In terms of how Asians are generally received in American society, you may have heard of the phrase “model minority.” The “model minority” descriptor assumes Asian Americans are universally smart, hard-working, law-abiding, and overall, an unassuming group of people. They appear to achieve a higher degree of socioeconomic status than everyone else. This is not a fact, but rather a societal expectation placed upon Asians and used as a racial wedge against other minorities of color. Non-Asians who yearn for Asian partners may believe that their future mixed child will inherit these admirable characteristics and associations.

The overly strict tiger mom is a trope that exemplifies the model minority myth. Above all else, she prioritizes the success and reputation of her family, which again, may be seen as attractive to some non-Asian people.

Those who dismiss the “yellow fever” phenomenon often argue that dating is a two-way street. What about the Asian women who prefer and purposely seek out white men? Do they have “white fever”? In the online documentary series, They’re All So Beautiful, Asian women were interviewed and asked to reveal what features set white men apart. Some said white men were usually richer, more powerful, and more confident. This case is an example of hypergamy, or the practice of marrying someone of a superior sociological background. Throughout history, this was a means of survival. We are told this about white men through depictions in the media and well, everywhere else. I don’t mean to suggest that every white man is richer, more powerful, and more confident than the average person, but there is absolutely no denying that America is overwhelmingly run by white men. They run our government, our industries, and our institutions. Some Asian women see marrying white men as their opportunity to climb up the social ladder. I want to clarify that marrying someone solely on the basis of their race is still something I frown upon. However, so-called “white fever” does not hold a candle to “yellow fever” due to the power imbalance Asian women internally accept when they choose to only date white men. White men who outwardly flaunt the fact that they have Asian wives (when no one asked), or brag how irresistible they are in Asian countries are parading their unspoken power.

Then there are the non-Asians that assure their sole attraction toward Asians is strictly physical and doesn’t, in fact, entail all these racial implications. A non-Asian can cite physical traits commonly shared among Asian people such as dark hair and monolids as reasons for why they admire them. But the thing is, Asians aren’t homogenous. Not all Asians have dark hair or monolids. Sure, many of them might, but I really wonder if one’s attraction to an entire race can truly be this simplistic and is not instead, used as an excuse to avoid confronting underlying racial biases and presumptions. You may be drawn to someone’s individual traits, but what is the need to generalize an entire race to classify a set of physical traits as attractive?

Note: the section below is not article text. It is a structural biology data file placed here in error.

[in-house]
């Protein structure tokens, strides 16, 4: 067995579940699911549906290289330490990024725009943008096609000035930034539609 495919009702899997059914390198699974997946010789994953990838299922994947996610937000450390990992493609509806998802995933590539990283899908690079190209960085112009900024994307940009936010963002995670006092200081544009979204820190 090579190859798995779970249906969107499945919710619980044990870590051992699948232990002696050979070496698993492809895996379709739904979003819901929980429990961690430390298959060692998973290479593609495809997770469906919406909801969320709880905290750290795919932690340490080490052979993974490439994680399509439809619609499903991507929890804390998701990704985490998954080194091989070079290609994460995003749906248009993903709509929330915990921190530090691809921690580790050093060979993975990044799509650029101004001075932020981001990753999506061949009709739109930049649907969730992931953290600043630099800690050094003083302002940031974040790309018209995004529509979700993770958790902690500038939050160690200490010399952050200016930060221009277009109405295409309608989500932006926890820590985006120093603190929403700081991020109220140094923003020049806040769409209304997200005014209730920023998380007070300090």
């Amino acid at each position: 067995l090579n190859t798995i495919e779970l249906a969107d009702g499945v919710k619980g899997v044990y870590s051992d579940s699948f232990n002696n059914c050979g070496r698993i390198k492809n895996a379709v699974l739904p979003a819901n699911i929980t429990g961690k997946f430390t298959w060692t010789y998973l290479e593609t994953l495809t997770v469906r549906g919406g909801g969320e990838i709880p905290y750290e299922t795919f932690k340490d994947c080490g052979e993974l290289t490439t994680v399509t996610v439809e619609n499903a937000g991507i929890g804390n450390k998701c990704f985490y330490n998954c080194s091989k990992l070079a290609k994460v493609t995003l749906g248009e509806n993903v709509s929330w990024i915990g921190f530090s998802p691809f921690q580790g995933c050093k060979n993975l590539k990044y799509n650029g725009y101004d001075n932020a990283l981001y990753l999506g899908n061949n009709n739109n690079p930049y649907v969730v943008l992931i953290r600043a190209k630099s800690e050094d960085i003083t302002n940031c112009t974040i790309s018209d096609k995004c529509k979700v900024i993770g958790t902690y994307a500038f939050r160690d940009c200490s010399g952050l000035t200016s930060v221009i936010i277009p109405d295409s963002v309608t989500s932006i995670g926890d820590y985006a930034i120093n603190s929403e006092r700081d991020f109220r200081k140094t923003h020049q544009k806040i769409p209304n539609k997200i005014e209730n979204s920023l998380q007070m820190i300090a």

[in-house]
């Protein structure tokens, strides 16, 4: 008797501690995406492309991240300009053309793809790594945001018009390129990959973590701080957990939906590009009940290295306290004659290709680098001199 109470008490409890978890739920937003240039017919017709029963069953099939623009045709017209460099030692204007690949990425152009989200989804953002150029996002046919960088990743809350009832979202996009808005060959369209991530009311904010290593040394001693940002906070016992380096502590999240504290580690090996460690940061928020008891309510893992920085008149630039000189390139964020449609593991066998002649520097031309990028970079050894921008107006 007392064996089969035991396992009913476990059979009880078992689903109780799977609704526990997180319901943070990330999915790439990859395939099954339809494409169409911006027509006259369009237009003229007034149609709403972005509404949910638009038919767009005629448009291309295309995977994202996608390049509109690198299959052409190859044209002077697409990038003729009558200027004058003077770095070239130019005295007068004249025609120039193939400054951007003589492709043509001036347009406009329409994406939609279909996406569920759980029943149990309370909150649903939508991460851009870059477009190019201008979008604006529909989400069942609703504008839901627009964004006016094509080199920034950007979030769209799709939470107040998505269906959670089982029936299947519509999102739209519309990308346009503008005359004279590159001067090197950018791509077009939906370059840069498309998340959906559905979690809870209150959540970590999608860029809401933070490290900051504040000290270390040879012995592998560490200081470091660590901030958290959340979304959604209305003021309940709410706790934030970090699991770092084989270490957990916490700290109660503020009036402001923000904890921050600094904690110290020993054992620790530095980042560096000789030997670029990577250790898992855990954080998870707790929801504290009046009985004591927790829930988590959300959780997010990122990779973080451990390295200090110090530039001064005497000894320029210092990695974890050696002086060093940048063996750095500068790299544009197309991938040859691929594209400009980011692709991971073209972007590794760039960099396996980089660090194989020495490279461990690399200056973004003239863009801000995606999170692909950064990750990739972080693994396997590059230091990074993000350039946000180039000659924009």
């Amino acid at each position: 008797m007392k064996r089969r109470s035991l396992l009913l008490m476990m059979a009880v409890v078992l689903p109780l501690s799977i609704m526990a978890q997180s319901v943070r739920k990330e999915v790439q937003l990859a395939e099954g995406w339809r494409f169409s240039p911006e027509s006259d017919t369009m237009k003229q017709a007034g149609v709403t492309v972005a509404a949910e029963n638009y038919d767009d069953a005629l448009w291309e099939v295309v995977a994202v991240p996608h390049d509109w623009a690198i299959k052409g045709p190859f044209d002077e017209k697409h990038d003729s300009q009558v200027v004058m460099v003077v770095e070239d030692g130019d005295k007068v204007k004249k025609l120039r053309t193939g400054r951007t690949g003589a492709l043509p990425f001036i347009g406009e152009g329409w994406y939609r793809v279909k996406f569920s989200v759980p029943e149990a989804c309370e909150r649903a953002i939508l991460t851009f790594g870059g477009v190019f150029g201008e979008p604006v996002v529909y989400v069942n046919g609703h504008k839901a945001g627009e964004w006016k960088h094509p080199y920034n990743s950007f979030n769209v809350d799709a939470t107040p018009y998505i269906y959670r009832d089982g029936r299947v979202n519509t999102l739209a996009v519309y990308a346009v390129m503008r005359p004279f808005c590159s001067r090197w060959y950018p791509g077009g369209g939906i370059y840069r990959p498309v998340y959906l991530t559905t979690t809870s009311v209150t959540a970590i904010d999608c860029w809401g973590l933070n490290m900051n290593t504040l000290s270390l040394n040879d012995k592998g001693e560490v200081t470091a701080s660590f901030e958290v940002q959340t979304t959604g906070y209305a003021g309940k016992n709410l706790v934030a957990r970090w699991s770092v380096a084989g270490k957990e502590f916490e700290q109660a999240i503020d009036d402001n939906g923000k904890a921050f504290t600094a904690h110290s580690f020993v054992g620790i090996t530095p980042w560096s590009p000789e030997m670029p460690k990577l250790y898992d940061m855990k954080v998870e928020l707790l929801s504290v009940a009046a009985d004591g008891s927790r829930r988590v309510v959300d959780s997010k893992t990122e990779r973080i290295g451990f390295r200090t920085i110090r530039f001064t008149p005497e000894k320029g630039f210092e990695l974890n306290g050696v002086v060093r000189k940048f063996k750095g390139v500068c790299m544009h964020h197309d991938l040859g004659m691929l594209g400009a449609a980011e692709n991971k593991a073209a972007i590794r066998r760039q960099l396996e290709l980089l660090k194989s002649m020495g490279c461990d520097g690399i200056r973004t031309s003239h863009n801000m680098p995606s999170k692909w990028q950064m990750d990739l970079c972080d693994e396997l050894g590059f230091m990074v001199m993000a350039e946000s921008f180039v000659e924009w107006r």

Asian fetishism not only hurts Asian people, but also promotes inaccurate, offensive beliefs about other races. Those that fetishize Asian women do so at the expense of other women. If you seek Asian women because you believe them to be more submissive, this implies other races of women are “too loud” and empowered. It is not hard to find online forums of white supremacists and incels alike praising Asian women for their perceived obedience and proximity to whiteness. Not too long ago, I found out about this book on Amazon titled How to be Irresistible to White Men: Interracial Dating Secrets of Asian Women Black Women Who Swirl Should Know. This title speaks for itself; I hope I don’t have to explain why this is so disturbing.

I am proud to be an Asian woman, and yet, I reconcile with not wanting to let my racial identity define me. I am hyper aware that I can inadvertently attract the wrong kind of attention by simply existing. In light of COVID-19, I’m a threat, a virus. But before that, I was a doll waiting to be conquered. The moment I am perceived as such through the eyes of someone else, I am nothing more than an Asian—subject to whatever qualities they want to attach onto me afterward.

Caitlin Taylor So is a senior Emerson student studying publishing and marketing. She loves nothing more than curling up with a good story.